This piece originally appeared in Issue 3.8 (Spring 2009): Moodyville.
Every major forest, every massive multi-country forest in the world shows terrible scars from human contact, and each forest is scarred in a different pattern, by a different style of clearcut. Dan Siney’s series of photographs, Stump Skulls, depicts the pattern of the clearcut of west coast rainforests on the face of an individual stump. We think of deforestation on the scale of hectares. However, Siney focuses on the singular. The eye-holes in his photographs were made by nineteenth-century loggers puncturing old growth cedars to secure the springboards where they stood while felling the tree above. Siney has photographed the features of these old ghosts in old growth stumps near Moodyville, one of the more prosperous lumber towns on the west coast in the nineteenth century. More than a hundred years later, all that remains of BC’s rainforests is scarred, undead. Politics and business define the clearcut’s form, and a country’s clearcuts follow a pattern.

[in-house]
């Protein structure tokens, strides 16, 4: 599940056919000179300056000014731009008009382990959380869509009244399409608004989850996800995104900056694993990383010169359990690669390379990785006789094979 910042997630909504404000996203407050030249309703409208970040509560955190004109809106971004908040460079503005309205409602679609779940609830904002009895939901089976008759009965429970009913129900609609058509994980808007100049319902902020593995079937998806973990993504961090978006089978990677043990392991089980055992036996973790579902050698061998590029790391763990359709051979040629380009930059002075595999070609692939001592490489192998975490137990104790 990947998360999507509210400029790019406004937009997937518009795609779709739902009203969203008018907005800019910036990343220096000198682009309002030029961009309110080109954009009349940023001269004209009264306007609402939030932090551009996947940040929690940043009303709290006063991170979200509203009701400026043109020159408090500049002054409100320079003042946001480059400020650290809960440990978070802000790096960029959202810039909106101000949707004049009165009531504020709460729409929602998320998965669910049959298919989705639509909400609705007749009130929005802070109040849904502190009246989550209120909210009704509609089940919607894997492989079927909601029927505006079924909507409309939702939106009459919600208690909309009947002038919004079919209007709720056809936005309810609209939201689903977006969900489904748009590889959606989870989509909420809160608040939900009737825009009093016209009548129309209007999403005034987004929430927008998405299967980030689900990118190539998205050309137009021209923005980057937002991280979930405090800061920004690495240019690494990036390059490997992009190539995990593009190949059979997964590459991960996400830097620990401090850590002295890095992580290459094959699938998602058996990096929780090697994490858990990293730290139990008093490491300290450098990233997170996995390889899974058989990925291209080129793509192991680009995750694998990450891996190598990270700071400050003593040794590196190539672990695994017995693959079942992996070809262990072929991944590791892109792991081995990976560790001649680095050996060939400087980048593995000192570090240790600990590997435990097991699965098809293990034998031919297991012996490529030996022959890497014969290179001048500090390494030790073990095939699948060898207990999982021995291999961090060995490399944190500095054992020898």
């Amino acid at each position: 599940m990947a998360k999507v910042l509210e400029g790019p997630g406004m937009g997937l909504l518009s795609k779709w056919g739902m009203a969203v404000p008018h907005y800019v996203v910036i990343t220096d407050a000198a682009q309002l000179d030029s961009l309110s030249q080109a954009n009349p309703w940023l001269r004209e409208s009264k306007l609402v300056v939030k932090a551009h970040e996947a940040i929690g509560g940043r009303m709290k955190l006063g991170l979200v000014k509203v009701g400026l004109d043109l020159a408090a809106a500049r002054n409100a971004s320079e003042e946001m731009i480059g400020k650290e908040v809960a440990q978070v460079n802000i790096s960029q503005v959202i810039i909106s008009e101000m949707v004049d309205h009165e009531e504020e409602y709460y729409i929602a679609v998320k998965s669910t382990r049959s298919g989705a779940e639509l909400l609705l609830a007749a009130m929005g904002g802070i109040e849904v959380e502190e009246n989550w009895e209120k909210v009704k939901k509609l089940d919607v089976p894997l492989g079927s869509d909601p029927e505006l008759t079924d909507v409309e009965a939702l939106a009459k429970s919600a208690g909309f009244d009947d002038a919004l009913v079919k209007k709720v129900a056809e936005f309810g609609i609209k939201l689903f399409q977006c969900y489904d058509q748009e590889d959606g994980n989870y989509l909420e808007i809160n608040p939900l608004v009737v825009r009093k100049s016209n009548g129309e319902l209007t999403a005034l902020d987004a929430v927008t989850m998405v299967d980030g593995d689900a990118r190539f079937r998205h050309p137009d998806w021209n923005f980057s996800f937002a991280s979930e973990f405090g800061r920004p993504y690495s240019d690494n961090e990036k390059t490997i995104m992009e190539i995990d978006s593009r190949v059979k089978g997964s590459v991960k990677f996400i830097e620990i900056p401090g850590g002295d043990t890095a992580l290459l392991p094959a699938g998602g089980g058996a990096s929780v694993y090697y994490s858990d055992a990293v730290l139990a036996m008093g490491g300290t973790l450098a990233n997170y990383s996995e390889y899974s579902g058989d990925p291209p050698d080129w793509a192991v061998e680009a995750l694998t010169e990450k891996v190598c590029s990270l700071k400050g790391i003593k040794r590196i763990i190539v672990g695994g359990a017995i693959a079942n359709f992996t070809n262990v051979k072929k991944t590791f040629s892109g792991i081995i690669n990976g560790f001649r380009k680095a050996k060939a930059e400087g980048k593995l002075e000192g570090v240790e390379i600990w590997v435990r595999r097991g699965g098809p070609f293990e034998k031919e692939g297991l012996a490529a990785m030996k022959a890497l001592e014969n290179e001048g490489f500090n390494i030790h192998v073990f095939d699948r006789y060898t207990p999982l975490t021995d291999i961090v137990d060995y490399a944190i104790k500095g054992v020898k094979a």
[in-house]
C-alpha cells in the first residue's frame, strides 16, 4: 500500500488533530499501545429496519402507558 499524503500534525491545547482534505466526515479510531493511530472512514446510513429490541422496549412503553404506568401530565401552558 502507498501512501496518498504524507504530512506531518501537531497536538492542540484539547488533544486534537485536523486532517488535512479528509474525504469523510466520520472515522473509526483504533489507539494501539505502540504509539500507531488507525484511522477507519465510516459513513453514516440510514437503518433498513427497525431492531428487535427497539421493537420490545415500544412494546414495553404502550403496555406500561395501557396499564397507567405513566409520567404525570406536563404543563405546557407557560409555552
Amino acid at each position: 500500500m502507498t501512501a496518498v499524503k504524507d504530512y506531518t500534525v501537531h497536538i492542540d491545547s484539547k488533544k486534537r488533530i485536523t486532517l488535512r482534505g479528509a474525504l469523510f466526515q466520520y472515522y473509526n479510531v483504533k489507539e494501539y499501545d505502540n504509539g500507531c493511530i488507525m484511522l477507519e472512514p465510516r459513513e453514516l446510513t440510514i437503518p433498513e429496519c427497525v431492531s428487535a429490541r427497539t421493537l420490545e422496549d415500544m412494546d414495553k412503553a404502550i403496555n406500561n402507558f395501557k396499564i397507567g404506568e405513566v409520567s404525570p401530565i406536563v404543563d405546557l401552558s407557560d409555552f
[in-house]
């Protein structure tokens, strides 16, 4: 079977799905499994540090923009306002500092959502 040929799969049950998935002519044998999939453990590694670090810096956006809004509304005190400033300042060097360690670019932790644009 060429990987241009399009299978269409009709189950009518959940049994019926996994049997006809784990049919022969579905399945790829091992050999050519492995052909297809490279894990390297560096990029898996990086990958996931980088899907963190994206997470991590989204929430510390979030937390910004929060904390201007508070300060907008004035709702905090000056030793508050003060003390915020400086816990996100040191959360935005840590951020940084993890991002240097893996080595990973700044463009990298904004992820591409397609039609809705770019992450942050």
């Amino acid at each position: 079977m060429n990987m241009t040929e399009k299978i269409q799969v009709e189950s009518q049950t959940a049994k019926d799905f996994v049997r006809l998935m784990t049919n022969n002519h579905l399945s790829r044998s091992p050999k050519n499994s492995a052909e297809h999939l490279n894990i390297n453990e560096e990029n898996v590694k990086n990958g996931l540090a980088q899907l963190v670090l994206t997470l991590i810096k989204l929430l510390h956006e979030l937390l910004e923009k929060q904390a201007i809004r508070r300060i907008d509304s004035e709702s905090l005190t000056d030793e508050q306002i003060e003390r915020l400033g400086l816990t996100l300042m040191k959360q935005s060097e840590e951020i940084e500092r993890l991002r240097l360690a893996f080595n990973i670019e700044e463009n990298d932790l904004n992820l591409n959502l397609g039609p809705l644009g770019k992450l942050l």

Veins. The northern half of the Democratic Republic of Congo protects the last of Africa’s primeval rainforest, and from high above the ground, with the whole body of the rainforest in your sights, the patterns of clearcut in the Congo look like thick varicose veins, or the veiny patterns of craquelure that form in dry oil paint that has been too close to the heat and too long in the sun.
Bones. Across the Atlantic, the Amazon rainforest in Brazil has clearcut scars that have been described as looking like the pattern of fishbone, they also look like the antennae on a hairy insect or the antennae on the tops of houses for tv reception. The clearcut pattern is a zipper, a skeletal cage, a scaffold.